Fancy a new Tesla Model 3, but can’t afford the price tag? No problem: you can have it for free – as soon as you hack into the car’s security system.
The car prize is part of Trend Micro’s latest vulnerability research competition, Pwn2Own Vancouver, run by the company’s Zero Day Initiative (ZDI), which aims to find weaknesses and vulnerabilities in software systems.

This year’s contest includes the new automotive category, through a partnership with Tesla, as well as a continued partnership with Microsoft and sponsorship from VMware. Collectively, more than $1-million in cash and prizes is available for researchers through the contest.

Continuing the IoT focus of the recent Pwn2Own Tokyo, which added consumer IoT devices to the contest’s targets, this year’s Pwn2Own Vancouver expands to include a Tesla Model 3, the best-selling luxury vehicle in the US last year, to the target list.

Tesla pioneered the concept of bringing over-the-air software updates to automobiles in 2012, and since then, the company has issued hundreds of over-the-air updates that have made Tesla cars smarter, faster, safer and more enjoyable to drive. Tesla’s involvement in the competition marks a new step in the era of connected devices.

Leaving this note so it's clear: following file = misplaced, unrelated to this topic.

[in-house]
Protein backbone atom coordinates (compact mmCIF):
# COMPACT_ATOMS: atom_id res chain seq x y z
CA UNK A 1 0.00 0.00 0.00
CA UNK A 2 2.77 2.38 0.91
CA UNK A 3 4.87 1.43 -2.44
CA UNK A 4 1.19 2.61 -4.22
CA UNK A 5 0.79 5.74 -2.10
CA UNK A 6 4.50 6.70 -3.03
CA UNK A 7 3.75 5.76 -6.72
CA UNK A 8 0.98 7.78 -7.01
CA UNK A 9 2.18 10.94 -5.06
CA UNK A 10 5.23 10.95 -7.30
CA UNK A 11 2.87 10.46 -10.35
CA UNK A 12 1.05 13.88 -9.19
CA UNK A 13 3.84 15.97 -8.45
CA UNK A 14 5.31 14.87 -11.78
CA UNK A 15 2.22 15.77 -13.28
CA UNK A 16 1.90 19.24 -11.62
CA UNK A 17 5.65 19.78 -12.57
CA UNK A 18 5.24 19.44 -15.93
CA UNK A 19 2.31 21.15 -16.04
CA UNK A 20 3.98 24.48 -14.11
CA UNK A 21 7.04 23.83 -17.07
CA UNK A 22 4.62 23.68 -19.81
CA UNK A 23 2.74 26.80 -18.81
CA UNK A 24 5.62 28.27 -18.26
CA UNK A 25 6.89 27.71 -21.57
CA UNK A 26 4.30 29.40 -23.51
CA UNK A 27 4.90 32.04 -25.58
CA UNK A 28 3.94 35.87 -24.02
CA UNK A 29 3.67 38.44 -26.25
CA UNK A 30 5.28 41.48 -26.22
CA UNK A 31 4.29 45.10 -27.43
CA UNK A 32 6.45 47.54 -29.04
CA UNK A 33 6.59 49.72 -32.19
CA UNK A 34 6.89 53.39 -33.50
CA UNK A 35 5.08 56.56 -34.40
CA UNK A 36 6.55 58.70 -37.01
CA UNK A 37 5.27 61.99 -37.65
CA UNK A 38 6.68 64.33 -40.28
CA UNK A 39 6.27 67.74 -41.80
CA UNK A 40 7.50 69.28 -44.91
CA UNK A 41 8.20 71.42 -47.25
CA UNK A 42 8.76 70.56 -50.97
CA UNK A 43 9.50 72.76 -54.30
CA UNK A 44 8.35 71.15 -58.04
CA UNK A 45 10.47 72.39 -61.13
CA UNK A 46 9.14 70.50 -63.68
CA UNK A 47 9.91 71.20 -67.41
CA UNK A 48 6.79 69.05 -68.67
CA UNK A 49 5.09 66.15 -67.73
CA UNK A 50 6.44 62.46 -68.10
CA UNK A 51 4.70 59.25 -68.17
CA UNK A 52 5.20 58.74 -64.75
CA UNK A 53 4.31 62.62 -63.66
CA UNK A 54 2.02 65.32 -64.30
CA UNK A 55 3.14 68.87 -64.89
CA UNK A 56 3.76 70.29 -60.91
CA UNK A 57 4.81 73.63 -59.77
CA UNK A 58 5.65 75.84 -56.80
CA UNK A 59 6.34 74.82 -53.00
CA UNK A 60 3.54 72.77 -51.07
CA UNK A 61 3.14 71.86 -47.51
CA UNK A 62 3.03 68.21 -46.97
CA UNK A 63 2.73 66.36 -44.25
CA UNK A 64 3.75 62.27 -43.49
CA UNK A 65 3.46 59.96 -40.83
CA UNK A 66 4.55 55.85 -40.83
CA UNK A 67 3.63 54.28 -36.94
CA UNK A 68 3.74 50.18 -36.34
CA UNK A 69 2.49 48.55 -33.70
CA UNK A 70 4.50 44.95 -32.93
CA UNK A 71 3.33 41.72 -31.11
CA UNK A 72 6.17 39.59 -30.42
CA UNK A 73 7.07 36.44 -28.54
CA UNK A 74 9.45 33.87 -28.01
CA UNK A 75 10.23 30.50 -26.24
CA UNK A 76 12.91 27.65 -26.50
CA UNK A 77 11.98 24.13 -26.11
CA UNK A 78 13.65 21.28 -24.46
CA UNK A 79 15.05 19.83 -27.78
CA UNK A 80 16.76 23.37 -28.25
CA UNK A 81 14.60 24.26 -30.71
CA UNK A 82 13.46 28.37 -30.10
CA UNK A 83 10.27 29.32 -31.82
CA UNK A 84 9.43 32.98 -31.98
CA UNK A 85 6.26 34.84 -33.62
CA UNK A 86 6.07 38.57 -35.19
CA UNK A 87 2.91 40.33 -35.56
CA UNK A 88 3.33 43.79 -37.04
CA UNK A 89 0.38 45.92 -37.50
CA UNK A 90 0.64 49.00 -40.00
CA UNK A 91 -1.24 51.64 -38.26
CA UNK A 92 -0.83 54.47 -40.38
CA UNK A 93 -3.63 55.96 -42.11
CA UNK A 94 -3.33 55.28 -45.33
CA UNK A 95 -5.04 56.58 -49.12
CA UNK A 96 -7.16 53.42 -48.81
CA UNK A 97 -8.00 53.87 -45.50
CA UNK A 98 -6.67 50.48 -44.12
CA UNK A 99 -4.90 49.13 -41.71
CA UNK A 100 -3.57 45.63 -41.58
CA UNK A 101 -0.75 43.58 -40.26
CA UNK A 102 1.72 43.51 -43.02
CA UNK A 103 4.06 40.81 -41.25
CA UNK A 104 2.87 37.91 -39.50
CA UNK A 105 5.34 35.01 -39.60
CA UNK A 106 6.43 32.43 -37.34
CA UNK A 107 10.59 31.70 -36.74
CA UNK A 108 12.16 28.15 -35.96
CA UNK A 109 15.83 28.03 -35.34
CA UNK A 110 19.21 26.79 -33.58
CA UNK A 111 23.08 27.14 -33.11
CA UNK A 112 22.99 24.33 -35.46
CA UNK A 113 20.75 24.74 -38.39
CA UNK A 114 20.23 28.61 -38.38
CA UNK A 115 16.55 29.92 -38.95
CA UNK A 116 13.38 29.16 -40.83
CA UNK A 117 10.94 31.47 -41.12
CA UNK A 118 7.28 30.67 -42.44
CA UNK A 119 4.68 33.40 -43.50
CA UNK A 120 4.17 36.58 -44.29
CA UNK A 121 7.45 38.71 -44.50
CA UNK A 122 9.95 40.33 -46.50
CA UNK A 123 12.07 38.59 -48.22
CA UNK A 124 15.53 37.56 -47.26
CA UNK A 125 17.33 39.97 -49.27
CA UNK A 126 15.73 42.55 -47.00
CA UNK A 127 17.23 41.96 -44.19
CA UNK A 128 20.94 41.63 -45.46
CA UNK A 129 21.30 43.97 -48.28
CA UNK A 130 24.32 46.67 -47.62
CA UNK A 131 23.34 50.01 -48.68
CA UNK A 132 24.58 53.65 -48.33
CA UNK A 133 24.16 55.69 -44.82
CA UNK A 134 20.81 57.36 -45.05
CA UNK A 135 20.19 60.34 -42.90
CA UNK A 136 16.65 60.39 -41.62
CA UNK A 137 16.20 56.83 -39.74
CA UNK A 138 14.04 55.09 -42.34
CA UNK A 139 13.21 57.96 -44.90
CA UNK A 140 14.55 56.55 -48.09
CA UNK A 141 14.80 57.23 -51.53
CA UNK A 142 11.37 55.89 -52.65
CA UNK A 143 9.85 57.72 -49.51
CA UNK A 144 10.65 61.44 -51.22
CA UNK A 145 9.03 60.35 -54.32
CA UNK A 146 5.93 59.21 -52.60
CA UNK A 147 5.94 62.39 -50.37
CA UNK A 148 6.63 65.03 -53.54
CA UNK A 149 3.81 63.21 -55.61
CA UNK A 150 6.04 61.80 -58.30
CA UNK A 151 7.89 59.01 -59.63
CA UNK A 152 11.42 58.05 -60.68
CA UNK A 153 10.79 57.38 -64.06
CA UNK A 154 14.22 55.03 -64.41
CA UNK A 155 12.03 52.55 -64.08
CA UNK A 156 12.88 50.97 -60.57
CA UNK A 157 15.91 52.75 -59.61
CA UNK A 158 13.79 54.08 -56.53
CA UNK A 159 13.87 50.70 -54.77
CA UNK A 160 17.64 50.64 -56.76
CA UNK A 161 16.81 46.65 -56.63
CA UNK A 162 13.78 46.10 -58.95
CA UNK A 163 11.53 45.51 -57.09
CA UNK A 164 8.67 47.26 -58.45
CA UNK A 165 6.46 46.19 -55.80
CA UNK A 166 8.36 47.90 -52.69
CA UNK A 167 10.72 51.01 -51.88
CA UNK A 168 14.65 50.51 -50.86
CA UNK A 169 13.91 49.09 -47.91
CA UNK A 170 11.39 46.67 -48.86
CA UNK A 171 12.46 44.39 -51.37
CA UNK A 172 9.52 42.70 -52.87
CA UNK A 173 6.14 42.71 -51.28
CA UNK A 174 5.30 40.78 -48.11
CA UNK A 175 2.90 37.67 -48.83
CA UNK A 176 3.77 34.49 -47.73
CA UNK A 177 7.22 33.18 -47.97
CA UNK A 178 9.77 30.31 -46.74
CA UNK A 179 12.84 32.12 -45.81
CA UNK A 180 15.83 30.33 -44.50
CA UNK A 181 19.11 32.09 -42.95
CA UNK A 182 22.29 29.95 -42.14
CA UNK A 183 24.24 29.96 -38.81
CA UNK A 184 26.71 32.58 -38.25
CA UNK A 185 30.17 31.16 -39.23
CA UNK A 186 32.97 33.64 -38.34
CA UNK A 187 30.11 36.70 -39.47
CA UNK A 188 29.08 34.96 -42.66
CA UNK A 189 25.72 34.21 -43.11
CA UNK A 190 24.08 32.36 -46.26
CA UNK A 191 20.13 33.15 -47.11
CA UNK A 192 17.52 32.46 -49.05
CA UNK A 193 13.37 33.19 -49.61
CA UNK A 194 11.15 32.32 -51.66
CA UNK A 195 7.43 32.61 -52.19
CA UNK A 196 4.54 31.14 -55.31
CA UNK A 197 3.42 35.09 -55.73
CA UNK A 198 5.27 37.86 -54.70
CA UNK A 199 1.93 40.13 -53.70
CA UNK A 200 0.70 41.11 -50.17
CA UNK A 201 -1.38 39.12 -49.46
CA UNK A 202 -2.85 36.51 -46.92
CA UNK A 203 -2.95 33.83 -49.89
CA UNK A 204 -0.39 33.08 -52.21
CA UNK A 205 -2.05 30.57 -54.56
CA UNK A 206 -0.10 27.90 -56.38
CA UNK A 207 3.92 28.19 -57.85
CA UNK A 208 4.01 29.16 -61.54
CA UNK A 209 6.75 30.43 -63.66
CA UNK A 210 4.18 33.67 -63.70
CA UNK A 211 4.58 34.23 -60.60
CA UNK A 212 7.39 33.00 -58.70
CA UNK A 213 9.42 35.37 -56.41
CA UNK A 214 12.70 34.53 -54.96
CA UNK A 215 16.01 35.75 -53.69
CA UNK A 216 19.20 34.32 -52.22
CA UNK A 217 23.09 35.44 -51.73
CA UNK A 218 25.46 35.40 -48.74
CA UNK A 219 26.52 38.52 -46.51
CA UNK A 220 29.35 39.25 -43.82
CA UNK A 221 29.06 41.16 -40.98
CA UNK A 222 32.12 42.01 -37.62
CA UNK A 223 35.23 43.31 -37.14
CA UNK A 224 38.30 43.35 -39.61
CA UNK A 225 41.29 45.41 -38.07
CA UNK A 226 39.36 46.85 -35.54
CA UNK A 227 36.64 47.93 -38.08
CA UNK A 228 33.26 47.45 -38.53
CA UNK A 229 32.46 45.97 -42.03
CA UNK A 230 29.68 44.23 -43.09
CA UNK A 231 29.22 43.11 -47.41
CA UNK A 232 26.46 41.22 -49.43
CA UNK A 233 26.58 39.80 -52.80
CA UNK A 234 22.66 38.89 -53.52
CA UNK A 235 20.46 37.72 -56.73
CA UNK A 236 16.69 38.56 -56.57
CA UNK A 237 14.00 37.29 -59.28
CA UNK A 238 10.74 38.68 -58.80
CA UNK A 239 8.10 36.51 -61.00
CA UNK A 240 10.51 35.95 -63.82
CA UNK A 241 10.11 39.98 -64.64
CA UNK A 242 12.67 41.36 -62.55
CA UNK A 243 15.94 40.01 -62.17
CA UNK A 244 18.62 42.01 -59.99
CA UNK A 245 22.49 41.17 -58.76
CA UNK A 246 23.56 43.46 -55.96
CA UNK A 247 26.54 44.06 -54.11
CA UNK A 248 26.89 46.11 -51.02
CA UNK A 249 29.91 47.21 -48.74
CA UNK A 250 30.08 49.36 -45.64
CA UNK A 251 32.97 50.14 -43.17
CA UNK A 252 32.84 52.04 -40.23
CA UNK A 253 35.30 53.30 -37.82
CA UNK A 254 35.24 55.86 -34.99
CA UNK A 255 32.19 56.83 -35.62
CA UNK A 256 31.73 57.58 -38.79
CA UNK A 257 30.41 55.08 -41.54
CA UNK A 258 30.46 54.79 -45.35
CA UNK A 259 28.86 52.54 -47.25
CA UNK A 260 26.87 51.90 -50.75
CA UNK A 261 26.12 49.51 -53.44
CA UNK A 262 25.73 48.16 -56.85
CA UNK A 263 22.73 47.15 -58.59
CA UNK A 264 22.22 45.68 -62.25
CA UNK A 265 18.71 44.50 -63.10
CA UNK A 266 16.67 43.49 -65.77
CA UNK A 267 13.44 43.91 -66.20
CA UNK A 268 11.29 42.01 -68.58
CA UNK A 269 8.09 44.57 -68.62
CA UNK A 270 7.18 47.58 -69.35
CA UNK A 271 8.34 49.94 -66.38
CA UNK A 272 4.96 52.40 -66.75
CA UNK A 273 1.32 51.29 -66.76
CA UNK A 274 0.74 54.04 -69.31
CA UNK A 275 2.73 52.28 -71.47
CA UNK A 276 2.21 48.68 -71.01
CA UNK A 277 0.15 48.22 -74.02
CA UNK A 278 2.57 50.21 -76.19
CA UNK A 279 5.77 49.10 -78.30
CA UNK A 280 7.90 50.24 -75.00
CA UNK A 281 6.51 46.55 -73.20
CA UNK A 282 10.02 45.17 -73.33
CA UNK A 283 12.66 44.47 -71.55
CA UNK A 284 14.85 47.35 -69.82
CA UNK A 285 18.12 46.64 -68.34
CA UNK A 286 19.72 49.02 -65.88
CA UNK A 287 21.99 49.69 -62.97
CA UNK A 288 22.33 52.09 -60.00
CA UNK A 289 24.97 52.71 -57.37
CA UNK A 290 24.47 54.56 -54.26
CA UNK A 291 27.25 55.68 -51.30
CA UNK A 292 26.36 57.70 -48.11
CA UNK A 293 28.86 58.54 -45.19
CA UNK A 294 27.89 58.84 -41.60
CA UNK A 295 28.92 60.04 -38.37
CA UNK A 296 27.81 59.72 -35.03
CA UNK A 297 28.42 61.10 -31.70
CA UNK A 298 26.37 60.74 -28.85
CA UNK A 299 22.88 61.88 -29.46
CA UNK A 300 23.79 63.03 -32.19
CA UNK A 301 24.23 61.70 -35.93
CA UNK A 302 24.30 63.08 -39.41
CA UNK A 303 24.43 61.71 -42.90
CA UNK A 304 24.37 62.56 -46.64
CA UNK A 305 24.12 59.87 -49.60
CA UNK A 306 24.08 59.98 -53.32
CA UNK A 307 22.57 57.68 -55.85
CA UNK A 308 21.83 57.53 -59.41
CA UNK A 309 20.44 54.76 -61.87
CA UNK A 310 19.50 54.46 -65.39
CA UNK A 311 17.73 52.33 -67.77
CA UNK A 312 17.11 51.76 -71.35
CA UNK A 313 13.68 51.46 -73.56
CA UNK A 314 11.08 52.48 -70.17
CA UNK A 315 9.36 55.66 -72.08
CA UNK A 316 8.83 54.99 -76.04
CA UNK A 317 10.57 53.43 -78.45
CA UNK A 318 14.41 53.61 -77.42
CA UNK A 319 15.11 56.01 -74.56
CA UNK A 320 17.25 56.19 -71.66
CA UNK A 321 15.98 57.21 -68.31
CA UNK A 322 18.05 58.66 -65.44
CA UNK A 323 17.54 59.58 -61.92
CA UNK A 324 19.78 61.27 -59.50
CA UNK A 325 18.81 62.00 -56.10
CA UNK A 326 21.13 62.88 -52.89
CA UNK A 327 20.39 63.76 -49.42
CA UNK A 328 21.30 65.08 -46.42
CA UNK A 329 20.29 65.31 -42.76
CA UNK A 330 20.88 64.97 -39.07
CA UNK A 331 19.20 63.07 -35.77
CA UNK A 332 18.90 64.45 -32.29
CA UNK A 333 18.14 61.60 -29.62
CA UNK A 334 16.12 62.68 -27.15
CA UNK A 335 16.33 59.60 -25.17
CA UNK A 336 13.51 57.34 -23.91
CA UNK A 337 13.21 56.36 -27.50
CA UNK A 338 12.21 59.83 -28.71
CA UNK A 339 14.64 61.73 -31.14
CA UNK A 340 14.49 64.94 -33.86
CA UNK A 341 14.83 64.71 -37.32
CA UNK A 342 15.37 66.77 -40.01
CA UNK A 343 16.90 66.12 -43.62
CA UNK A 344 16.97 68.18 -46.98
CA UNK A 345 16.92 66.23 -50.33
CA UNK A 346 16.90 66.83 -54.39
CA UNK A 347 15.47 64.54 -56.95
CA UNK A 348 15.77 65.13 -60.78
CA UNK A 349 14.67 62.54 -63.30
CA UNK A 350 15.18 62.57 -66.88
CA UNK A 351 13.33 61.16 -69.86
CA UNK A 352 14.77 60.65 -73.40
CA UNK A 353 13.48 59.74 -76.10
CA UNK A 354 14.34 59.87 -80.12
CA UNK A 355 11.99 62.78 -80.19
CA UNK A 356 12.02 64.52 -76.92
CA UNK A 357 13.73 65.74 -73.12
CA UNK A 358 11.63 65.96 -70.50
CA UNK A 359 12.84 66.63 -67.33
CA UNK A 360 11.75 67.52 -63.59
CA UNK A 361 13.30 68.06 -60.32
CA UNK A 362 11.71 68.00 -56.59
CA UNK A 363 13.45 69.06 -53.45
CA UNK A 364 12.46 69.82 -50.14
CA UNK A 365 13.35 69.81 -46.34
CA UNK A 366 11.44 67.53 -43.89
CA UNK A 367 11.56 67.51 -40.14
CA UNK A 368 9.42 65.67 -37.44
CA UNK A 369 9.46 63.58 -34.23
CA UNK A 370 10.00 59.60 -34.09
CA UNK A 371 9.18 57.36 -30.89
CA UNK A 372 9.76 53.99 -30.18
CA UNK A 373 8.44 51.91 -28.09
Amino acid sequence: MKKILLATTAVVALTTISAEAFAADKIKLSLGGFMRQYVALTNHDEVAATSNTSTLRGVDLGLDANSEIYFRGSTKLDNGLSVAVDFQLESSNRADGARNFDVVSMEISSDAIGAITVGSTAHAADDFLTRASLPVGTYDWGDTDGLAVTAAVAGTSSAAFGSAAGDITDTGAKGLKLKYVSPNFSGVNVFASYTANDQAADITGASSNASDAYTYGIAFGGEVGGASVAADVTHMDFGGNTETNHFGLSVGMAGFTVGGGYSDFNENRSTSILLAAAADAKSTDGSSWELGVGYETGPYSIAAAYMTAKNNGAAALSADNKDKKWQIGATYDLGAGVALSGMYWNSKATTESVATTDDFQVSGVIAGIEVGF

“Since 2007, Pwn2Own has become an industry-leading contest that encourages new areas of vulnerability research on today’s most critical platforms,” says Brian Gorenc, senior director of vulnerability research for Trend Micro. “Over the years we have added new targets and categories to direct research efforts toward areas of growing concern for businesses and consumers.

“This year, we’ve partnered with some of the biggest names in technology to further this commitment and continue driving relevant vulnerability research.”

The partnerships add new platforms to the contest’s well-known list of targets, including virtualisation platforms, enterprise applications, web browsers, and more.

The full list of targets includes: Automotive Category – Tesla Model 3; Virtualisation Category – Oracle VirtualBox; VMware Workstation – VMware ESXi and Microsoft Hyper-V Client; Browser Category – Google Chrome, Microsoft Edge, Apple Safari and Mozilla Firefox; Enterprise Applications Category – Adobe Reader, Microsoft Office 365 and Microsoft Outlook; Server-side Category – Microsoft Windows RDP.

“We develop our cars with the highest standards of safety in every respect, and our work with the security research community is invaluable to us,” says David Lau, vice-president of vehicle software at Tesla. “Since launching our bug bounty program in 2014 – the first to include a connected consumer vehicle – we have continuously increased our investments into partnerships with security researchers to ensure that all Tesla owners constantly benefit from the brightest minds in the community.

“We look forward to learning about, and rewarding, great work in Pwn2Own so that we can continue to improve our products and our approach to designing inherently secure systems.”